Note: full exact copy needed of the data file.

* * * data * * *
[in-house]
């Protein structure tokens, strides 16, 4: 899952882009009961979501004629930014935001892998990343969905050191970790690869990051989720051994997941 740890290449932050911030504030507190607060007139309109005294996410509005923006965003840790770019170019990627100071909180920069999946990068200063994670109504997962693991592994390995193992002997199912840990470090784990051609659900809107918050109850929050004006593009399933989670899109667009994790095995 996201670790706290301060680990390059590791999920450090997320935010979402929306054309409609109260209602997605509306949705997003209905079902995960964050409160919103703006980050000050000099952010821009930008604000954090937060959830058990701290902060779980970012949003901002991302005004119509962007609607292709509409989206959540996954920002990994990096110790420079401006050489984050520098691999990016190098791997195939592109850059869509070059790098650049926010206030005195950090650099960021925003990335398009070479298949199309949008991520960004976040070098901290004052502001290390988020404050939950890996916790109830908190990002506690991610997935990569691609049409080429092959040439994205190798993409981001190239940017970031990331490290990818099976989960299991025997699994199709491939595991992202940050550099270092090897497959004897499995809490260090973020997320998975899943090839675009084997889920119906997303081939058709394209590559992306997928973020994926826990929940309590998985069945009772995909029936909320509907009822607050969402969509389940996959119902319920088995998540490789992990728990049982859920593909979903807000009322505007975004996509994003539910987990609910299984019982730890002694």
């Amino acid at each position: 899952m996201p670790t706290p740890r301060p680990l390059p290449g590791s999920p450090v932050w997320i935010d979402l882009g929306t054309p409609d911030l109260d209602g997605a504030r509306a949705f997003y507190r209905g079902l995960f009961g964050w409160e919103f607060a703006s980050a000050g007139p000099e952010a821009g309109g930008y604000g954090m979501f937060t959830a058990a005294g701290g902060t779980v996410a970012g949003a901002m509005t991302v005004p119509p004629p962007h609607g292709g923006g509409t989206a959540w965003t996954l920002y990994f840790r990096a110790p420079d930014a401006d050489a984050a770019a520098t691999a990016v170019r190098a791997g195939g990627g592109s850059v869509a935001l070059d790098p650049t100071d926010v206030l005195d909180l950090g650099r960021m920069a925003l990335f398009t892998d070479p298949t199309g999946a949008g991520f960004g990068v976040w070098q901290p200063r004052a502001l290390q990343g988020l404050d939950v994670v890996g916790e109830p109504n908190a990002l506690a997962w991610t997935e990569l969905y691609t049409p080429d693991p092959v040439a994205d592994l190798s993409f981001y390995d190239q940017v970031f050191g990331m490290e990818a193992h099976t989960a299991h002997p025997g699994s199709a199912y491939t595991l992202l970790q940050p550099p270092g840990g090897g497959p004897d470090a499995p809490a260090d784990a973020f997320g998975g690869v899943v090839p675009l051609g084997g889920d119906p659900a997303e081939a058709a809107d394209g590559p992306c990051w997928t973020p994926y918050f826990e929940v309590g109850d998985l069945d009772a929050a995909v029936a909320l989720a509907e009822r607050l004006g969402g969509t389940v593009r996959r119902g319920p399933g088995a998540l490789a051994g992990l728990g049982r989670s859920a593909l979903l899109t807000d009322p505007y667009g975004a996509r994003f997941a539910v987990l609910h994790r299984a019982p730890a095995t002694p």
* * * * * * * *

[in-house]
């Protein structure tokens, strides 16, 4: 899952882009009961979501004629930014935001892998990343969905050191970790690869990051989720051994997941 740890290449932050911030504030507190607060007139309109005294996410509005923006965003840790770019170019990627100071909180920069999946990068200063994670109504997962693991592994390995193992002997199912840990470090784990051609659900809107918050109850929050004006593009399933989670899109667009994790095995 996201670790706290301060680990390059590791999920450090997320935010979402929306054309409609109260209602997605509306949705997003209905079902995960964050409160919103703006980050000050000099952010821009930008604000954090937060959830058990701290902060779980970012949003901002991302005004119509962007609607292709509409989206959540996954920002990994990096110790420079401006050489984050520098691999990016190098791997195939592109850059869509070059790098650049926010206030005195950090650099960021925003990335398009070479298949199309949008991520960004976040070098901290004052502001290390988020404050939950890996916790109830908190990002506690991610997935990569691609049409080429092959040439994205190798993409981001190239940017970031990331490290990818099976989960299991025997699994199709491939595991992202940050550099270092090897497959004897499995809490260090973020997320998975899943090839675009084997889920119906997303081939058709394209590559992306997928973020994926826990929940309590998985069945009772995909029936909320509907009822607050969402969509389940996959119902319920088995998540490789992990728990049982859920593909979903807000009322505007975004996509994003539910987990609910299984019982730890002694």
């Amino acid at each position: 899952m996201p670790t706290p740890r301060p680990l390059p290449g590791s999920p450090v932050w997320i935010d979402l882009g929306t054309p409609d911030l109260d209602g997605a504030r509306a949705f997003y507190r209905g079902l995960f009961g964050w409160e919103f607060a703006s980050a000050g007139p000099e952010a821009g309109g930008y604000g954090m979501f937060t959830a058990a005294g701290g902060t779980v996410a970012g949003a901002m509005t991302v005004p119509p004629p962007h609607g292709g923006g509409t989206a959540w965003t996954l920002y990994f840790r990096a110790p420079d930014a401006d050489a984050a770019a520098t691999a990016v170019r190098a791997g195939g990627g592109s850059v869509a935001l070059d790098p650049t100071d926010v206030l005195d909180l950090g650099r960021m920069a925003l990335f398009t892998d070479p298949t199309g999946a949008g991520f960004g990068v976040w070098q901290p200063r004052a502001l290390q990343g988020l404050d939950v994670v890996g916790e109830p109504n908190a990002l506690a997962w991610t997935e990569l969905y691609t049409p080429d693991p092959v040439a994205d592994l190798s993409f981001y390995d190239q940017v970031f050191g990331m490290e990818a193992h099976t989960a299991h002997p025997g699994s199709a199912y491939t595991l992202l970790q940050p550099p270092g840990g090897g497959p004897d470090a499995p809490a260090d784990a973020f997320g998975g690869v899943v090839p675009l051609g084997g889920d119906p659900a997303e081939a058709a809107d394209g590559p992306c990051w997928t973020p994926y918050f826990e929940v309590g109850d998985l069945d009772a929050a995909v029936a909320l989720a509907e009822r607050l004006g969402g969509t389940v593009r996959r119902g319920p399933g088995a998540l490789a051994g992990l728990g049982r989670s859920a593909l979903l899109t807000d009322p505007y667009g975004a996509r994003f997941a539910v987990l609910h994790r299984a019982p730890a095995t002694p």